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Germany has the largest population of any nation in Western Europe, and is the ancestral home of the single largest ethnic group in America. To do justice to this major nation, we have called upon the talents and research abilities of six long-experienced journalists, most of them living full time in Germany.
The resulting book is up-to-date, printed in large, easy-to-read fonts and contains:
- Dozens of spectacular photos - Full-color maps throughout including a helpful, pull-out map - Compelling and fun-to-read discussions of Germany’s history, art history and current culture - Sample itineraries so you can make the most of your time in country - Savvy tips on how to avoid the crowds and save money, whether you’re a luxury lover or a backpacker - Opinionated advice on historic sights, nature areas, museums and other attractions, with star ratings to help you quickly decide what to see and what to skip. The book also contains dozens of no-holds-barred reviews of hotels, restaurants, nightlife venues and shops, from authors who have visited them all, and so have the ability to compare.
Stephen Brewer has been writing travel guides for three decades. As an editor and writer, he has focused on European coverage for such magazines as Esquire, Connoisseur and Geo, and he was a producer of a popular radio travel show for many years. He has written several previous guides for Frommer’s, Insight, and other companies, as well as authoring Beautiful Small Coastal Towns for Rizzoli. Stephen divides his time between Manhattan and Italy.
Rachel Glassberg moved from Los Angeles to Berlin in 2011, hoping to rediscover her German roots, escape the tyranny of car ownership and spend less money on rent and pilsner. Within the next year, she found herself deputy editor of the English-language print and online magazine Exberliner (Berlin in English since 2002!). She now spends her days haranguing writers, correcting misplaced apostrophes, and regulating the use of Berlin clichés like the phrase “poor but sexy”. She's also reported on leech farms, Wild West amusement parks, anti-Semitism, German music rights, and food, food, food. In her spare time, she writes songs about the Ampelmann and Sven the Berghain doorman in her poor but sexy studio apartment in Neukölln.
Born and raised in Berlin, Germany, discovered her passion for travel early on. At the tender age of 18, she left Germany to begin a journey that has taken her halfway around the world and is still in progress today. Professionally, Kat is a grassroots herbalist, ethnobotanist, nature mentor, writer and eco-travel professional. She is the founder and director of Sacred Earth, a network and educational resource for 'plant people' of all species, and of Sacred Earth Travel, a dedicated online eco-travel consultancy and the author of several walking guides. Having spent most of her adult life in the UK, the US and France, she currently makes her home between the southwest of England and Germany's southern Black Forest, where she has explored the mountains and vales, mostly on foot.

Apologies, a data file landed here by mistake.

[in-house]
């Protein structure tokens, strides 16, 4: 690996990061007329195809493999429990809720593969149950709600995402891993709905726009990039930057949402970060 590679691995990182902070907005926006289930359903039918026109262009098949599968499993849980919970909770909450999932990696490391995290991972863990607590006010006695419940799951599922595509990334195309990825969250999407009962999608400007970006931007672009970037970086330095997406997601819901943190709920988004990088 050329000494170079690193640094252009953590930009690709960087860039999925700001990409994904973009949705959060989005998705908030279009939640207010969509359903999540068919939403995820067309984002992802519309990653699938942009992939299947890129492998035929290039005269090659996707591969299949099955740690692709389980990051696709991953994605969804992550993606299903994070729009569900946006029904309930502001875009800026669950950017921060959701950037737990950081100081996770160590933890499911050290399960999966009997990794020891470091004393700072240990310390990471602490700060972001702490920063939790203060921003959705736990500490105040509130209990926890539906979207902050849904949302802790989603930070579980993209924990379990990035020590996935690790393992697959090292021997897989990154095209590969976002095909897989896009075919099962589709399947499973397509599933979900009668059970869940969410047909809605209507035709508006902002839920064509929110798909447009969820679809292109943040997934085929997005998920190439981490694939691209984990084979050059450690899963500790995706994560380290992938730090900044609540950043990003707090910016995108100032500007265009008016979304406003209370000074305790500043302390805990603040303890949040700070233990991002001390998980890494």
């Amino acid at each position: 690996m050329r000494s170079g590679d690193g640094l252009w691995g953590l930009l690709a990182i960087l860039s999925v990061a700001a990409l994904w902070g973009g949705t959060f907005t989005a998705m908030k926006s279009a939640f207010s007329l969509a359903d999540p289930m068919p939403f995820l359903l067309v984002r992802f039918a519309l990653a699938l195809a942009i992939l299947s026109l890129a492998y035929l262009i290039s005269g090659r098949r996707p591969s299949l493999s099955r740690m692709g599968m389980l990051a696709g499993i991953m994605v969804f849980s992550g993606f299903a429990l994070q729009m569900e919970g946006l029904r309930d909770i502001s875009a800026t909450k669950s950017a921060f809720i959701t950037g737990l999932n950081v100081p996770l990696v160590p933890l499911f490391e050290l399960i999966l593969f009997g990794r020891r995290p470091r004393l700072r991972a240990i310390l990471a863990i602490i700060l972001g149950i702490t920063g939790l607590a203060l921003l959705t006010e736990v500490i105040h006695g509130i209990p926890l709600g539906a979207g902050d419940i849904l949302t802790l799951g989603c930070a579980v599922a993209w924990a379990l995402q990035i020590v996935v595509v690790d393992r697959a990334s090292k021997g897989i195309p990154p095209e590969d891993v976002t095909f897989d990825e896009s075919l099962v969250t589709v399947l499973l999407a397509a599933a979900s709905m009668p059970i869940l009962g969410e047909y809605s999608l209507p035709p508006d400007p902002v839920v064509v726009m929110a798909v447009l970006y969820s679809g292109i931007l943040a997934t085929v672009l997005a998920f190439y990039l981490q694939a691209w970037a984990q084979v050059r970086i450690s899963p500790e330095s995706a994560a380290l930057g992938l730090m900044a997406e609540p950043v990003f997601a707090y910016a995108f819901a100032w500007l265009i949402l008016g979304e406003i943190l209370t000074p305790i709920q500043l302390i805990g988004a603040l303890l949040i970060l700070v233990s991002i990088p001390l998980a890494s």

A native German, Andrea Schulte-Peevers has been a professional travel journalist for over 20 years. After spending most of her adulthood in the UK and the USA, she now makes her home back in her beloved Berlin. A Germany content expert, her extensive work portfolio includes guidebooks, articles, online content, photography and consulting about all regions and facets of the country. Her work has been published by Lonely Planet, National Geographic, Michelin, Dorling-Kindersley, USA Today, Conde Nast Traveler and many more.
Donald Strachan is a writer and journalist who has written about Europe for publications worldwide, including National Geographic Traveler, the Guardian, Sunday Telegraph, Independent and others. He resides in London.
Courtney Tenz came to Germany in 2005 as a Fulbright recipient and has lived in Cologne ever since. She is a culture editor at Deutsche Welle and writes frequently about German culture and the arts. For this edition Courtney Tenz came to Germany in 2005 as a Fulbright recipient and has lived in Cologne ever since. She is a culture editor at Deutsche Welle and writes frequently about German culture and the arts. For this edition, she toured the Mosel Valley and Trier, indulging her love for castles and wine along the way.